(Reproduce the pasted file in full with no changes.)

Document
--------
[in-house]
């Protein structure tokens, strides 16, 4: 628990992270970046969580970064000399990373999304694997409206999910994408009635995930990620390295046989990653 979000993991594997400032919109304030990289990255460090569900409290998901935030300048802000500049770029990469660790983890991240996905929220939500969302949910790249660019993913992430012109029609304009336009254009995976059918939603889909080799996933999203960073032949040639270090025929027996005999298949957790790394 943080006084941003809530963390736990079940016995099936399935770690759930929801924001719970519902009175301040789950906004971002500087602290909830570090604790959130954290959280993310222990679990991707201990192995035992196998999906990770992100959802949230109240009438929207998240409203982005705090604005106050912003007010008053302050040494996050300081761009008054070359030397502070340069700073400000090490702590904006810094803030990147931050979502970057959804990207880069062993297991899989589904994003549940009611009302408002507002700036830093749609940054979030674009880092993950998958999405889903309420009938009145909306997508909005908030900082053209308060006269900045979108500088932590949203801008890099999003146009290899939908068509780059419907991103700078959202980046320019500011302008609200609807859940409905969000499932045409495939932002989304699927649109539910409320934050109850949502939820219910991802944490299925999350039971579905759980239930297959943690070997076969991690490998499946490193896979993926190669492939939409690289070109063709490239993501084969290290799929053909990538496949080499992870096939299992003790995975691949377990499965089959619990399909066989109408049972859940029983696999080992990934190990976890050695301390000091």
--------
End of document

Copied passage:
[in-house]
């Protein structure tokens, strides 16, 4: 628990992270970046969580970064000399990373999304694997409206999910994408009635995930990620390295046989990653 979000993991594997400032919109304030990289990255460090569900409290998901935030300048802000500049770029990469660790983890991240996905929220939500969302949910790249660019993913992430012109029609304009336009254009995976059918939603889909080799996933999203960073032949040639270090025929027996005999298949957790790394 943080006084941003809530963390736990079940016995099936399935770690759930929801924001719970519902009175301040789950906004971002500087602290909830570090604790959130954290959280993310222990679990991707201990192995035992196998999906990770992100959802949230109240009438929207998240409203982005705090604005106050912003007010008053302050040494996050300081761009008054070359030397502070340069700073400000090490702590904006810094803030990147931050979502970057959804990207880069062993297991899989589904994003549940009611009302408002507002700036830093749609940054979030674009880092993950998958999405889903309420009938009145909306997508909005908030900082053209308060006269900045979108500088932590949203801008890099999003146009290899939908068509780059419907991103700078959202980046320019500011302008609200609807859940409905969000499932045409495939932002989304699927649109539910409320934050109850949502939820219910991802944490299925999350039971579905759980239930297959943690070997076969991690490998499946490193896979993926190669492939939409690289070109063709490239993501084969290290799929053909990538496949080499992870096939299992003790995975691949377990499965089959619990399909066989109408049972859940029983696999080992990934190990976890050695301390000091």